As the complex interface of epigenetics, evolutionary biology and folate trafficking comes into sharper focus, this shouldn’t perhaps be as much of a surprise as it might initially seem. Through our evolution, our bodies have learned to use nutrients in highly complex control and feedback processes that are at odds with typical pharmacological kinetics. For these natural systems to work, the right substrates, as well as the right environment and gene expression, are needed. And this is the domain of the so-called low bioavailability, unstable folates found in foods. Sometimes we’re perhaps too quick to assume that Nature has made a mistake in providing us with a nutrient that is intrinsically unstable or less bioavailable than its test tube counterpart.
Go for the real thing
When it comes to creating bioactive 5-MTHF at the right time, in the right cells of the body, a great deal of research has elucidated the workings of one of the key genes involved with folate metabolism, methylene tetrahydrofolate reductase (MTHFR). But this enzyme is a team player. When it comes to folic acid, which requires more metabolic conversion steps to yield 5-MTHF than the dietary folates, there are actually 9 genes and 15 different enzymes involved in its staged reduction to the active 5-MTHF form. While we are learning more about another enzyme, dihydrofolate reductase, there are still huge data gaps in our knowledge of how different combinations of polymorphisms might impact our ability to use folic acid.
To get over uncertainties in how your body metabolises folic acid and eliminate the problem of UMFA, you can of course take a stabilised, reduced form of 5-MTHF. For this purpose, Merck offers the calcium salt of 5-MTHF (Metafolin), while the Italian company Gnosis now produces a glucosamine bound form (Quadrefolic).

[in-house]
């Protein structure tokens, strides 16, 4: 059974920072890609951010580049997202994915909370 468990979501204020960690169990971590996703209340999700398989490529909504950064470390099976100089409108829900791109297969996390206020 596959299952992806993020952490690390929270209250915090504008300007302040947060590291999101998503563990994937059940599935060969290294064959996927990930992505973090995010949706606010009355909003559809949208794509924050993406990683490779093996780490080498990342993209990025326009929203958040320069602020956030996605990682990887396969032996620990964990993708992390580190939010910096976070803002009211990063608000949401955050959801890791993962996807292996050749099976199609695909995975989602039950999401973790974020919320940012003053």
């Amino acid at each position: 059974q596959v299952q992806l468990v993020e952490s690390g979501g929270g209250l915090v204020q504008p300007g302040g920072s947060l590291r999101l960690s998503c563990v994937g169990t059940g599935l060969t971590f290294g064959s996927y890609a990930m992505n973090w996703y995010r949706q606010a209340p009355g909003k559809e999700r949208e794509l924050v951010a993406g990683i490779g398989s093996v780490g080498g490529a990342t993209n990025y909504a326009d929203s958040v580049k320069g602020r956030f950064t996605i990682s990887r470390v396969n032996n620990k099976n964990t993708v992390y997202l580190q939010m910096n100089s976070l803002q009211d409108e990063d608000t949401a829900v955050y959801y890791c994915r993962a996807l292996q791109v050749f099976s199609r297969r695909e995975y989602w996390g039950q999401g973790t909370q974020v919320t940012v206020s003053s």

FDA wants to say goodbye to folate
When you read the FDA’s latest proposed rule on food and dietary supplement labelling, one wonders why the Agency wants to do away with the term ‘folate’ and leave ‘folic acid’ —along with its double-edge sword—as the only allowable term for folate on dietary supplement labels. Folic acid is of course a different beast, an oxidised, monoglutamyl one at that, compared with the polyglutamyl dietary folates and reduced supplemental forms. And presumably the FDA wouldn’t want consumers to be misled? And isn’t it accepted that ‘folate’ is the name given to the B9 vitamin group, and that folic acid and calcium methylfolate, for example, are forms thereof?
This begs the question: Is the FDA prepared for the term ‘folic acid’ to be used as a misnomer for the Merck and Gnosis reduced forms — or has it got something else up its sleeve? Is it just possible that the plan is to leave common and garden synthetic folic acid as the sole, allowable form for the dietary supplement industry, while pharma gets to play with the reduced forms for medical foods and drug cocktails?
Will you offer your opinion to the FDA?
Comments on the FDA’s consultation for the proposed rule close on 2 June this year. If there appears no desire by the FDA to change its text, it may well be that its game plan will have been unwittingly laid bare.